Here’s a fact: exercise is one of the most important ways you can stay healthy and age better. But, as with anything in life, not all exercise is created equal. In my opinion, far too much emphasis is put on aerobic exercises, like running and biking. While aerobic exercise is important for a healthy heart, equally important are compound exercises that work the entire body.
Enter the squat.
You may think of squats as an exercise that only body builders perform, the truth is, this is a powerhouse move that can provide strength at any age.
Why Squats are a Superior Exercise
They Build Muscle in Your Entire Body
Squats obviously build leg muscles, including your quadriceps, hamstrings, and calves, but they also create an anabolic environment, which promotes body-wide muscle building.
In fact, squats are so intense, they trigger the release of testosterone and human growth hormone (HGH) in your body. These two hormones are vital for muscle growth and will help to improve muscle mass when you train other areas of your body aside from your legs. In this way, squats not only help you improve your lower body strength but your upper body as well.
Plus, muscles are important in the regulation of glucose and lipid metabolism and insulin sensitivity. The more muscles your body has, the more protected you are against obesity, diabetes, and cardiovascular disease.
Squats Make Real-Life Activities Easier
Squats are considered functional exercises, meaning they help your body when it comes time to perform real-life activities. While other strength-training exercises make it easier to use exercise equipment, squats make it easier to do things like walk up and down stairs and lift heavy objects safely. Squats also improve mobility and balance, two things that are important for aging well.
Squats Help Your Body Burn More Fat
Want to burn additional calories? Add muscle to your body. For every pound of muscle you gain, your body burns an additional 50-70 calories a day. So, if you gain 10 pounds of muscle mass, you automatically burn 500-700 more calories, even while your body is at rest.
They Help You Prevent Injuries
Many injuries that occur, both to trained athletes and regular folks, are a result of weak stabilizer muscles such as ligaments and connective tissues, which squats help strengthen. And, as mentioned above, squats also help you stay flexible.
Squats Work Multiple Muscle Groups
Most of us have little time to work each muscle group, which is another reason why squats are so amazing. Few exercises work as many muscles as the squat, so if you want to work your legs, backside, and abs all at the same time, squat!
Squats Help Your Body Remove Waste
This powerful exercise also improves the pumping of body fluids, which in turn helps the body deliver nutrients to all tissues and remove waste. Squats can also help you to have regular bowel movements.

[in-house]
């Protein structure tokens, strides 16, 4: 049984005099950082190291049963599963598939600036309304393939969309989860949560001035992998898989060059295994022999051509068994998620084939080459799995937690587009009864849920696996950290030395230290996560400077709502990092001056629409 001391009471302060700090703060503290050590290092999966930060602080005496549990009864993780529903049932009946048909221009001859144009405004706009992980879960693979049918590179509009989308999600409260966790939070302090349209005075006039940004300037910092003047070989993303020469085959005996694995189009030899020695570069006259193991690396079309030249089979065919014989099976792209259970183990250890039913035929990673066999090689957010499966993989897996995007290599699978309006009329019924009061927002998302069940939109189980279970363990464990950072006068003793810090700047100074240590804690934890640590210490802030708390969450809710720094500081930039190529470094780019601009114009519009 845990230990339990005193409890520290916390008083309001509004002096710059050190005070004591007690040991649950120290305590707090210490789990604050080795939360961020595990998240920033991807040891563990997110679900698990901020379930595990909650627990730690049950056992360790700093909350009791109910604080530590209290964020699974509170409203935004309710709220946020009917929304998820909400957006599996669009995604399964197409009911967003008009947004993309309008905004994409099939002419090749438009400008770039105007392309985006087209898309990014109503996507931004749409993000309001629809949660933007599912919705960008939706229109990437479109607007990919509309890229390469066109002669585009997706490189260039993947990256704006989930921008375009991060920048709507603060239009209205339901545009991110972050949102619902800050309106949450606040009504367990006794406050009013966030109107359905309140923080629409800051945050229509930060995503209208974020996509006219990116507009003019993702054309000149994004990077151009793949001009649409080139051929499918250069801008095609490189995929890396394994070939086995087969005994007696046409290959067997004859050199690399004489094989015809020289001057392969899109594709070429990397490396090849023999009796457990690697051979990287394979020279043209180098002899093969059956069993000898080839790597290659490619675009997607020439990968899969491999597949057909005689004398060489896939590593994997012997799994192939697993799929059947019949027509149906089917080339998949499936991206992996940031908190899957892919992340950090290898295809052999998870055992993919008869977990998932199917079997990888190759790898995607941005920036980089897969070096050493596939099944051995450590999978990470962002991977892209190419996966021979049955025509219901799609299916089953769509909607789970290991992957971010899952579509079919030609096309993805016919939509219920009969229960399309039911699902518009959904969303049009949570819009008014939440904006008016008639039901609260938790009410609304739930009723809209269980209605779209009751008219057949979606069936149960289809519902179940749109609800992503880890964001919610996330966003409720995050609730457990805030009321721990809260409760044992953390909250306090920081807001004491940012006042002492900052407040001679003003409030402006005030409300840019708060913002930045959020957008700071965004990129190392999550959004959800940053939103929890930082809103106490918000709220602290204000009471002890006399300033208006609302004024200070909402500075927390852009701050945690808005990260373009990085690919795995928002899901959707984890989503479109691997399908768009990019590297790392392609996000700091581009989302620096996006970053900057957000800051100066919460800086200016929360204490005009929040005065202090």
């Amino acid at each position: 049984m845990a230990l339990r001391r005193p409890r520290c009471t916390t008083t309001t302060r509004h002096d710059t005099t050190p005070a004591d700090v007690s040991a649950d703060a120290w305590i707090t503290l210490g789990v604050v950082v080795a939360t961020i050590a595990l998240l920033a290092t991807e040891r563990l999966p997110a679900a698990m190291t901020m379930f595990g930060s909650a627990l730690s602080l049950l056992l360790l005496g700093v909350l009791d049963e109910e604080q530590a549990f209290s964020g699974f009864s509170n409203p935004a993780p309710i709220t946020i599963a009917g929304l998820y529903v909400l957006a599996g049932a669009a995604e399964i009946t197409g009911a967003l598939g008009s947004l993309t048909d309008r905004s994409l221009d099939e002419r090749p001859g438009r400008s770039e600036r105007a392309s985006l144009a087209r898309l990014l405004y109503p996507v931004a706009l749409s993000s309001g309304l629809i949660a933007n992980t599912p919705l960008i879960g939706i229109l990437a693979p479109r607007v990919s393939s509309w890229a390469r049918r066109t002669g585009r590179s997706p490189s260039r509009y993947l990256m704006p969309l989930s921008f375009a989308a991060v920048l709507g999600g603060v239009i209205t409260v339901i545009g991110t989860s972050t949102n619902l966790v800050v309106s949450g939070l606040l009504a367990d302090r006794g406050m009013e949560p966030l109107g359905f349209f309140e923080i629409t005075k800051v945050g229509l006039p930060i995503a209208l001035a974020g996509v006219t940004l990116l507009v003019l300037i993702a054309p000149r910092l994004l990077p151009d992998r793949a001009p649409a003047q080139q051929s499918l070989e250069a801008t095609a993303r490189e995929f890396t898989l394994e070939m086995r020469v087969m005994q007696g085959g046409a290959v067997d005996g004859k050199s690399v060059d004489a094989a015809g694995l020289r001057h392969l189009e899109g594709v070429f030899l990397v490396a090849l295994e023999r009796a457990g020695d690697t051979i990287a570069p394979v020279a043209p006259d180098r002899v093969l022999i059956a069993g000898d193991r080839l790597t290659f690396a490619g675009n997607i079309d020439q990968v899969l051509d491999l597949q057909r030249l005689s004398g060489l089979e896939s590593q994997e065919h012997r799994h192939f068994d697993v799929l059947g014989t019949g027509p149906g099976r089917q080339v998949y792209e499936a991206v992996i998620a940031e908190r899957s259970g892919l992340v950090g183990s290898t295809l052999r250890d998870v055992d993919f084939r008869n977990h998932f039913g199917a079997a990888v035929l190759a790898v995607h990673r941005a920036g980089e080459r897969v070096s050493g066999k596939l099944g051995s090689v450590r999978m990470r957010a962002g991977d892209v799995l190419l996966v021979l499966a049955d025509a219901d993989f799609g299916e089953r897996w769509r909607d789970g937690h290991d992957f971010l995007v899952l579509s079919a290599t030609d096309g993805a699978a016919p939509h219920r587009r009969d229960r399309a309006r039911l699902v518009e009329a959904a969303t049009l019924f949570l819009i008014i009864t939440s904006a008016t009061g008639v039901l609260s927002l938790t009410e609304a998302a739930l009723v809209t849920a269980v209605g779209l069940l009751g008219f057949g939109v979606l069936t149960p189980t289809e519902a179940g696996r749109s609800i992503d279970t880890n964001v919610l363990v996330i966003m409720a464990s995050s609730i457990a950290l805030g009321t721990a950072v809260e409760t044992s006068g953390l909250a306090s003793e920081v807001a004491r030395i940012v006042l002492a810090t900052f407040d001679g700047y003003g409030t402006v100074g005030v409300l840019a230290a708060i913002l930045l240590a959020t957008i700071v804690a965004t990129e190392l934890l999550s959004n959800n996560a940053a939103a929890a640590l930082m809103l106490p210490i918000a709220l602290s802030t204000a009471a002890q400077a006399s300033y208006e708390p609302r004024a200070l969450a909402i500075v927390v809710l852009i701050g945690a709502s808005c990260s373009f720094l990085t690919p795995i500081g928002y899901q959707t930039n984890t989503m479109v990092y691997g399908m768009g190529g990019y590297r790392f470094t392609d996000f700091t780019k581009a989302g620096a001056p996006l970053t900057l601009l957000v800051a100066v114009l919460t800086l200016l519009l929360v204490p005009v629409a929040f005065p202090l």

Things to Remember to Perform a Proper Squat
You may wonder if squats are bad for your knees, and the answer is a very loud NO! – not if done properly. When done correctly, squats actually improve knee stability and strengthen connective tissue.
Here are some key things to keep in mind when performing a squat:
- Always warm up. This could mean getting on a treadmill for 10 minutes or taking a walk around the neighborhood.
- Always stand with your feet just over shoulder width apart. Also, make sure your knees are always centered over your feet.
- Keep your back in a neutral position, meaning not rigidly straight but not rounded either.
- Do the movements slowly. Slowly bend your knees, hips and ankles, lowering until you reach a 90-degree angle – then slowly come back up again.
- When returning to your starting position, be sure to not overextend or lock your knees.
- Breathe in as you lower, breathe out as you return to starting position.
Be Sure to Create a Balanced Fitness Regimen
As with most things in life, balance is key. As I mentioned in the beginning, you don’t need to place too much emphasis on cardio, just as you don’t now have to place too much emphasis on performing squats.
Simply add squats to a well-balanced fitness routine. Your routine should include a bit of cardio, performed a few times a week, as well as strength training and stretching. As you begin adding in squats, try to do two to three sets of squats (of 15) two or three times a week. Make sure to give yourself important recovery time and listen to your body.
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In conclusion, if you’ve always thought squats were for professional athletes or you were “too old” to do them, I’m here to tell you they can improve your strength and overall health at any age. And remember to forward this article to anyone you think would benefit from it!